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Steve Gant and others on the picket line in Frickley

Steve Gant and others on the picket line in Frickley

Following on from Johnson’s provocation about Thatcher and the miners, John Westmoreland speaks to a Yorkshire miner who fought the pit-closure programme

On a visit to a Scottish wind farm Johnson quipped, "Thanks to Margaret Thatcher, who closed so many coal mines across the country, we had a big early start and we're now moving rapidly away from coal altogether."

Boris Johnson’s claims to be the saviour of the former northern industrial heartlands through his ‘levelling-up’ agenda just suffered a massive self-inflicted wound. 

We asked Steve Gant, a former miner at Frickley colliery, what he made of Johnson’s claims.

Laughable

“The idea that Thatcher was motivated by climate concerns is laughable. Very few people were talking about climate change in the 1980s.

“The reason Thatcher forced us to go on strike to defend our jobs and communities was because we had a powerful trade union.

“Thatcher didn’t want nationalised industries with sector-wide trade union organisation, but our union – the NUM – was a thorn in her side and stood in the way of her privatisation programme.

“The NUM brought down the Heath government in 1974 when he asked the question: Who rules Britain. The Tories hated us for that, and our leader Arthur Scargill in particular.”

Working class solidarity

“The NUM was not always left-wing, but we depended on each other at work and had tremendous solidarity with anyone who was fighting back. Frickley was a militant pit. The rank and file at Frickley brought out the entire Yorkshire coalfield on one occasion.

“We supported other workers too, like we did the nurses in their dispute in 1982.

“The NUM was the big brother of the trade union movement and as long as we stood together Thatcher’s plans were in doubt. That’s why she prepared in advance for the strike that broke out in 1984 by stockpiling coal at the power stations.”

No green agenda.

“Thatcher was not interested in cutting back on coal consumption. Throughout the strike she imported coal to break us. If you remember, Britain was the ‘dirty man of Europe’ because smoke from our power stations was causing acid rain to fall in Sweden and Norway.

“Thatcher was cruel. The Tories just wanted to shut the pits and to hell with us. If she’d had a green agenda we could have been making wind turbines after the pits shut. Instead our communities were left to rot, and coal importation replaced us.”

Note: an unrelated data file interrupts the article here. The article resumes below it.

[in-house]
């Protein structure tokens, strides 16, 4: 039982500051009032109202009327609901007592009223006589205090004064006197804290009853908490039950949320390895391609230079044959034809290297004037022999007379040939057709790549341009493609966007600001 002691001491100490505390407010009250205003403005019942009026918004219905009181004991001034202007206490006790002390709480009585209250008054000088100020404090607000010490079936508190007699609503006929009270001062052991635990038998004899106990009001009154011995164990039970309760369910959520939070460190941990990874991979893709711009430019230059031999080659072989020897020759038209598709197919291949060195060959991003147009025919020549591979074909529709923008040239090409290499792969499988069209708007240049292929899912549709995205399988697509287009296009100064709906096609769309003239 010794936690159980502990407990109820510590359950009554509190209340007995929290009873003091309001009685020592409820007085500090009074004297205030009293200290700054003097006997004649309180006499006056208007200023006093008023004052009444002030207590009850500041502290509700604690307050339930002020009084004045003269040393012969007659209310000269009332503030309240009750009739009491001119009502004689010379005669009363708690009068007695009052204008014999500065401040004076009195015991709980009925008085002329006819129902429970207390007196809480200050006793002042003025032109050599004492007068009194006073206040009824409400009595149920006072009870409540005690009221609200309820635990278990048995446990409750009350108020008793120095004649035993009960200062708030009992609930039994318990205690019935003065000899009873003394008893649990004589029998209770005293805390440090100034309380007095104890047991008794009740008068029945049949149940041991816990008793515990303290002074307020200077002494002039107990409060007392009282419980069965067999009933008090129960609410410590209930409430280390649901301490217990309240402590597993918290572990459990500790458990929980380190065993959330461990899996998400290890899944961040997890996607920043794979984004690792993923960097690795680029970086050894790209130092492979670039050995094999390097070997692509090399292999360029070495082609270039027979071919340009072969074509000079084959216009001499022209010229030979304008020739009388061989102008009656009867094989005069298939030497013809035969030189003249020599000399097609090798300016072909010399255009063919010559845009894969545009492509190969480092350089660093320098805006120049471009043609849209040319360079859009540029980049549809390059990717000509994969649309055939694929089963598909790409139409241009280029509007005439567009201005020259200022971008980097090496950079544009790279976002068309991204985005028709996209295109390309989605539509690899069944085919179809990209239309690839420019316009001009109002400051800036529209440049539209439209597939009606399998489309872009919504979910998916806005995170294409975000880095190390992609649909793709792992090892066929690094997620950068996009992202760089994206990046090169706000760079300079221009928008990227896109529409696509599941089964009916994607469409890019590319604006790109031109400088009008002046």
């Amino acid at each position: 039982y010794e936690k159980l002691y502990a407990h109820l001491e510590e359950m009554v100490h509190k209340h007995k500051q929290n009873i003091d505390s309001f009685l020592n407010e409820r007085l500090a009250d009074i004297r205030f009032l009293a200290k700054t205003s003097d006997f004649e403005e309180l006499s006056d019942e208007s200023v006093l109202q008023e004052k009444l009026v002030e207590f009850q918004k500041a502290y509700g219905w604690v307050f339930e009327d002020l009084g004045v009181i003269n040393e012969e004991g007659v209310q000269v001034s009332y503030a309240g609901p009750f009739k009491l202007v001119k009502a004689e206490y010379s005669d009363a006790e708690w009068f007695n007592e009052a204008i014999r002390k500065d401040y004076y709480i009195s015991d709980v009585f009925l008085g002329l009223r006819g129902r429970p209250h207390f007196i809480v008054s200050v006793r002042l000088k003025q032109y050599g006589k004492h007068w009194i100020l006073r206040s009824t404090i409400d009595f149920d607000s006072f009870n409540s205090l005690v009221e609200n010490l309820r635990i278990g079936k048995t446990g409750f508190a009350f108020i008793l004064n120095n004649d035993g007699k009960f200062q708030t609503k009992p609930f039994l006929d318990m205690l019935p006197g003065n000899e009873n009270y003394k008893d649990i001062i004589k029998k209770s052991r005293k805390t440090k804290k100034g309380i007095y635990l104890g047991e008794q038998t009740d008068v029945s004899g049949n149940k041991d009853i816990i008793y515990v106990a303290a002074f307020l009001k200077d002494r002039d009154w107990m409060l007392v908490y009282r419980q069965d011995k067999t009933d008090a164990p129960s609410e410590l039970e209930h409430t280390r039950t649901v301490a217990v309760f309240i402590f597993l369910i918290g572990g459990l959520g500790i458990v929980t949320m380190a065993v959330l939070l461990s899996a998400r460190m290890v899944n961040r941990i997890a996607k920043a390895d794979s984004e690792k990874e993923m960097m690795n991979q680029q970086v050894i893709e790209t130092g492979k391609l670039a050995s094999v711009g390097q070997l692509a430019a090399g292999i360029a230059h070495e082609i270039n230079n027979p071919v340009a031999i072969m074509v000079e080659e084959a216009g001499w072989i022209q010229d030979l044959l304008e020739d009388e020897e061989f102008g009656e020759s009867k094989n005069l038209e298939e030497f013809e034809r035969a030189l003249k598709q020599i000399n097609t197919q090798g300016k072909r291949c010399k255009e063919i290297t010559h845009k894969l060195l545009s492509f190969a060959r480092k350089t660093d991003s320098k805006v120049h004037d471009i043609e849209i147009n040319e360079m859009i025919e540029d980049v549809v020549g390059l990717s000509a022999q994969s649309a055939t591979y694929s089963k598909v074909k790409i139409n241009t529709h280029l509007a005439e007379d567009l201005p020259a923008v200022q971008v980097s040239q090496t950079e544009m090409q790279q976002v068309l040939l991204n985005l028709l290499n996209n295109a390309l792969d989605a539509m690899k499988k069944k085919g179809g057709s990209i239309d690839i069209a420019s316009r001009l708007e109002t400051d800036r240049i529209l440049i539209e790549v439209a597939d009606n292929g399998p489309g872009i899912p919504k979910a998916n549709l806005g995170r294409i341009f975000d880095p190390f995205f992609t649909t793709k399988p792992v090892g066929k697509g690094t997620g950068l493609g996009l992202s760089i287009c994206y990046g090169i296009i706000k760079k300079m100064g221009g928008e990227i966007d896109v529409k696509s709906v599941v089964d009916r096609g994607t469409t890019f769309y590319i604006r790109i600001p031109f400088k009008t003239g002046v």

Miners’ pension robbery.

Successive governments have been creaming off money from the miners’ pension scheme – some 4.2 billion pounds since 1994. This is a national scandal. The money taken from the miners has been used as a resource by the Treasury to bail-out banks and subsidise the wealthy.

As Steve said: “The miners kept the wheels of industry turning since the industrial revolution. Our labour helped to win two world wars.

“It’s not as if mining was fun. It was hard, dangerous work. We all lost friends in accidents down the pit and we didn’t get paid a fortune.

“I remember Thatcher calling us ‘the enemy within’ because we stuck together. But we were just honest, hard-working people who wanted to defend what we’d got.

“Johnson has made a mistake calling us out. Yes, some ex-miners did vote Conservative in the last election, but I doubt many will support that clown telling us the 1984-5 strike was about us opposing Thatcher’s plans to save the world.”

It would be good to see former miners and their families demonstrating against the Tories in Manchester as part of the People’s Assembly demo in October. Johnson could do with a history lesson and the miners want pension justice.

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John Westmoreland

John Westmoreland

John is a history teacher and UCU rep. He is an active member of the People's Assembly and writes regularly for Counterfire.

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